Media industry regulation

FILE - This combination of file photos shows a Google sign and the Facebook app. Global digital platforms The author of proposed Australian laws to make Facebook and Google pay for journalism said Thursday, Sept. 17, 2020, in Australia, his draft legislation will be altered to allay some of the digital giants’ concerns, but remain fundamentally unchanged. (AP Photo/File)
September 17, 2020 - 2:13 am
CANBERRA, Australia (AP) — The author of proposed Australian laws to make Facebook and Google pay for journalism said Thursday his draft legislation will be altered to allay some of the digital giants’ concerns, but remain fundamentally unchanged. Australia’s fair trade regulator Rod Sims, chair of...
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FILE - In this Aug. 8, 2018, file photo, a photographer takes pictures of a wildfire burning near a residential area in Lake Elsinore, Calif. Photographers have captured searing, intimate images of active and dangerous wildfires burning California, due in large part to a state law that guarantees press virtually unfettered access to disaster sites. That’s not the case everywhere as rules about media access vary by state, and even by government agency. (AP Photo/Jae C. Hong, File)
September 11, 2020 - 5:33 pm
SAN FRANCISCO (AP) — Journalists have captured searing, intimate images of active and dangerous wildfires burning in California, due in large part to a decades-old state law that guarantees press virtually unfettered access to disaster sites in evacuated areas that are off-limits to the public...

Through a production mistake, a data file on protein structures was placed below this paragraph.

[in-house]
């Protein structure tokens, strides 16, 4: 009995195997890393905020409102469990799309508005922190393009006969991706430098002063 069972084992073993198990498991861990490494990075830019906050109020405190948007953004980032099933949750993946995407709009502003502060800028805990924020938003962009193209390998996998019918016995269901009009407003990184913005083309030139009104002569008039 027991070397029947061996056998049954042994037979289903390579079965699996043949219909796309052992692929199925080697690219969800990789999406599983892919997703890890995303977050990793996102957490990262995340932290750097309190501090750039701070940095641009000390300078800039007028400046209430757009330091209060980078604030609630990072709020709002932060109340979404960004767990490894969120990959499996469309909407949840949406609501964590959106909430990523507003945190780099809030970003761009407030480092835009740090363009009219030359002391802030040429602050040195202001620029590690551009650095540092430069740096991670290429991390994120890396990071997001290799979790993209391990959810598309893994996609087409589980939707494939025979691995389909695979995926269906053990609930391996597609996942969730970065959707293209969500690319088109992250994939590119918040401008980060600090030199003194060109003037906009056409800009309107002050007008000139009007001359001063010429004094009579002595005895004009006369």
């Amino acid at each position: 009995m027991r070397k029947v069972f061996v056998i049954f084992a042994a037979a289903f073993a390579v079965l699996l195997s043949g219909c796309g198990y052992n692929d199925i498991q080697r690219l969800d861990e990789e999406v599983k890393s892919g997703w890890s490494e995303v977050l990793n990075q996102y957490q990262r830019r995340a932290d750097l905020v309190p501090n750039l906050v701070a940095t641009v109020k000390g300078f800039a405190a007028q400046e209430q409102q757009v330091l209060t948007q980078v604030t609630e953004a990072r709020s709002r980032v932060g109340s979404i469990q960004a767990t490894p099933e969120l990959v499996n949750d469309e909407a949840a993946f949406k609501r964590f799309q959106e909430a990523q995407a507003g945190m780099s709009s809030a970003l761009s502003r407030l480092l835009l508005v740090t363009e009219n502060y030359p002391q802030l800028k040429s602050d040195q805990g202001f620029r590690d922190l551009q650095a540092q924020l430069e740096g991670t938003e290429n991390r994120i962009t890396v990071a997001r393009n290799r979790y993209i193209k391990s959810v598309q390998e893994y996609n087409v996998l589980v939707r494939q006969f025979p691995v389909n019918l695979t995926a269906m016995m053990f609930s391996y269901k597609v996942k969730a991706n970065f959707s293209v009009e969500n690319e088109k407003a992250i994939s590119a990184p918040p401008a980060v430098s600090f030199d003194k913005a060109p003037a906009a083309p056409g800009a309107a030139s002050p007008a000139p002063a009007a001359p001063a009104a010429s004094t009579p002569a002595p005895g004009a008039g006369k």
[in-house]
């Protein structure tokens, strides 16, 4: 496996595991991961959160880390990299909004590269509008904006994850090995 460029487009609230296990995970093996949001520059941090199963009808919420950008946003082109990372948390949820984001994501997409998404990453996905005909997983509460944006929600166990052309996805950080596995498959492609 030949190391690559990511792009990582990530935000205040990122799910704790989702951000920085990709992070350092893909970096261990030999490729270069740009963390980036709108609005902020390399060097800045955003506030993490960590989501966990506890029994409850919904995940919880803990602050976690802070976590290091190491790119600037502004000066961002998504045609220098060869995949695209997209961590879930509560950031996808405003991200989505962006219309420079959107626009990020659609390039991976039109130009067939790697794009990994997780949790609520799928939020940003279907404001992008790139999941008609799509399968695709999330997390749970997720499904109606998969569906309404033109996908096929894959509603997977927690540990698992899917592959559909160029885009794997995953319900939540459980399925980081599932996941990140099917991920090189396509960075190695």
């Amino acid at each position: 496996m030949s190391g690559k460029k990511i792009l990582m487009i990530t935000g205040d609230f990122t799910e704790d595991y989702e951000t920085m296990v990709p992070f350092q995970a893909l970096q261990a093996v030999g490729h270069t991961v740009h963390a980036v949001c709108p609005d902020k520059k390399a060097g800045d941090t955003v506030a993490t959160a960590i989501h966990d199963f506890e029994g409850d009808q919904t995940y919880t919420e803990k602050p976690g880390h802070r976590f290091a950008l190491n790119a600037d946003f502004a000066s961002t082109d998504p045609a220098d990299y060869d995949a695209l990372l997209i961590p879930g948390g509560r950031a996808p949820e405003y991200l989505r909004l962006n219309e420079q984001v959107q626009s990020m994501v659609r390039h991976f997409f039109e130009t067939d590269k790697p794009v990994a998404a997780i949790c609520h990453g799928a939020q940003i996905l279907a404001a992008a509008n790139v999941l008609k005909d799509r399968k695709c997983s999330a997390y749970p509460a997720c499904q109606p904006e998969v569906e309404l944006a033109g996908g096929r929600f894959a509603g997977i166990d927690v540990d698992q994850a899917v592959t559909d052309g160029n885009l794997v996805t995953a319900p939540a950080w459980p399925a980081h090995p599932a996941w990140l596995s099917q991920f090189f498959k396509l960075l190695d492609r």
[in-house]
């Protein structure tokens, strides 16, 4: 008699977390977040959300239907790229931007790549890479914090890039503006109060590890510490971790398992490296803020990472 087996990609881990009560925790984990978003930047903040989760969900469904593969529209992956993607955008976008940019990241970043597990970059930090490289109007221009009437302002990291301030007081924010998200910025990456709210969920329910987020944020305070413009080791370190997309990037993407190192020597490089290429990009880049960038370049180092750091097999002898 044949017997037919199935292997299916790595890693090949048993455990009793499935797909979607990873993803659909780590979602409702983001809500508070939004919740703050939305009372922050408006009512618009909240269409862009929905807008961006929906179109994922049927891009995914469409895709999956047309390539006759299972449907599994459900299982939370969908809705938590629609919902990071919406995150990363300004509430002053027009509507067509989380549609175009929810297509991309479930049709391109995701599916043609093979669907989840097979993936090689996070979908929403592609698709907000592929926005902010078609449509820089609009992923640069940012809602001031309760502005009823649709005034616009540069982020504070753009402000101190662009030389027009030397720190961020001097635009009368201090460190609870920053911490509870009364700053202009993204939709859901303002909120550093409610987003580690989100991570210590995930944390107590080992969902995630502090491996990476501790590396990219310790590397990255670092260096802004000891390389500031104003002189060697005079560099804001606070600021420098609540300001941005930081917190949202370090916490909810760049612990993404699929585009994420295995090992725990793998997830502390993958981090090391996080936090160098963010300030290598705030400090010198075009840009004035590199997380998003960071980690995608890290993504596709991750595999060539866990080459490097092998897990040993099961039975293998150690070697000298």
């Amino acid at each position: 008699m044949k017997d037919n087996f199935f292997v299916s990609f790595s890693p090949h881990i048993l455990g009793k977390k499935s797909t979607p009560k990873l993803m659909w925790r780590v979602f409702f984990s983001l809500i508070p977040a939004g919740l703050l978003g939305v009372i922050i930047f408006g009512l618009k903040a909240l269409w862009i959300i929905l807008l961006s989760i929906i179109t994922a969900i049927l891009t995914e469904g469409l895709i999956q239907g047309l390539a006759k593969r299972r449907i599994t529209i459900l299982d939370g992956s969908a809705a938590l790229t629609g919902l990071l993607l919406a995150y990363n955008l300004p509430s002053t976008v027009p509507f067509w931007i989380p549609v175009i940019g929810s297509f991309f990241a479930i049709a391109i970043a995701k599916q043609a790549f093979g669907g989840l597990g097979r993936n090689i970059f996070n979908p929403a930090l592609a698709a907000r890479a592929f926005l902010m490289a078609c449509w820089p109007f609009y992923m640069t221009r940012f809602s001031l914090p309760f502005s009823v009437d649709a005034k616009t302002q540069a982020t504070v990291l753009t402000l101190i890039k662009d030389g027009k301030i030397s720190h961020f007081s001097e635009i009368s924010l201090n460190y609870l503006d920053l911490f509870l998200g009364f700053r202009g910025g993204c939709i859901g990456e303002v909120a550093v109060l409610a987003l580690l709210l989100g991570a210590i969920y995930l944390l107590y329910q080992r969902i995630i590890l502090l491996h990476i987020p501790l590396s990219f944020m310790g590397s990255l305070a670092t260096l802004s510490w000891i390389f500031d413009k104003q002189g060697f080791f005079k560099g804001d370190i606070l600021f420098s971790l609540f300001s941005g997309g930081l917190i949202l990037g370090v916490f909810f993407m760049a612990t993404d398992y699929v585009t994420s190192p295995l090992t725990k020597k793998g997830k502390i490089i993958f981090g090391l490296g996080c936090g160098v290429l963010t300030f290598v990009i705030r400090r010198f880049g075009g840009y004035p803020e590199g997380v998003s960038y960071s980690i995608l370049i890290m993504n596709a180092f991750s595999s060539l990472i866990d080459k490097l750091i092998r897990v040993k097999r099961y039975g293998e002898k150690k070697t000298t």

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Journalists of Belarusian TUT.BY media outlet hold banners reading "I don't protest but work", "This is me at work", "Freedom for journalists!", from left to right, as they stand in front of police station in Minsk, Belarus, Wednesday, Sept. 2, 2020. Some dozen Belarusian journalists went out on Wednesday night to the building of the district police department to protest against the detention of their colleagues covering the dispersal of a student rally in the Belarusian capital. (Tut.By via AP)
September 02, 2020 - 8:43 am
KYIV, Ukraine (AP) — Dozens of journalists gathered Wednesday outside a police station in the capital of Belarus to protest the detention of colleagues covering a demonstration against the nation's authoritarian president and an election the opposition sees as rigged. Police detained several...
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Police detain a student during a protest against presidential election results in Minsk, Belarus, Tuesday, Sept. 1, 2020. Several hundred students on Tuesday gathered in Minsk and marched through the city center, demanding the resignation of the country's authoritarian leader after an election the opposition denounced as rigged. Many have been detained as police moved to break up the crowds. (AP Photo)
September 01, 2020 - 9:03 am
KYIV, Ukraine (AP) — Belarusian authorities resumed detaining protesters in the country's capital Tuesday as university students took to the streets to demand the resignation of the country’s authoritarian leader after an election the political opposition has denounced as rigged. Hundreds of...
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A woman waves an old Belarusian national flag standing on the roof as Belarusian opposition supporters march to Independence Square in Minsk, Belarus, Sunday, Aug. 23, 2020. A vast demonstration with many thousands of protesters demanding the resignation of Belarus' authoritarian president rallied in the capital, continuing the public dissent since the disputed presidential election. (AP Photo/Evgeniy Maloletka)
August 29, 2020 - 11:50 am
MOSCOW (AP) — Belarus, shaken by three weeks of massive protests against its authoritarian president, on Saturday cracked down hard on the news media, deporting some foreign journalists reporting in the country and revoking the accreditation of many Belarusian journalists. Two Moscow-based...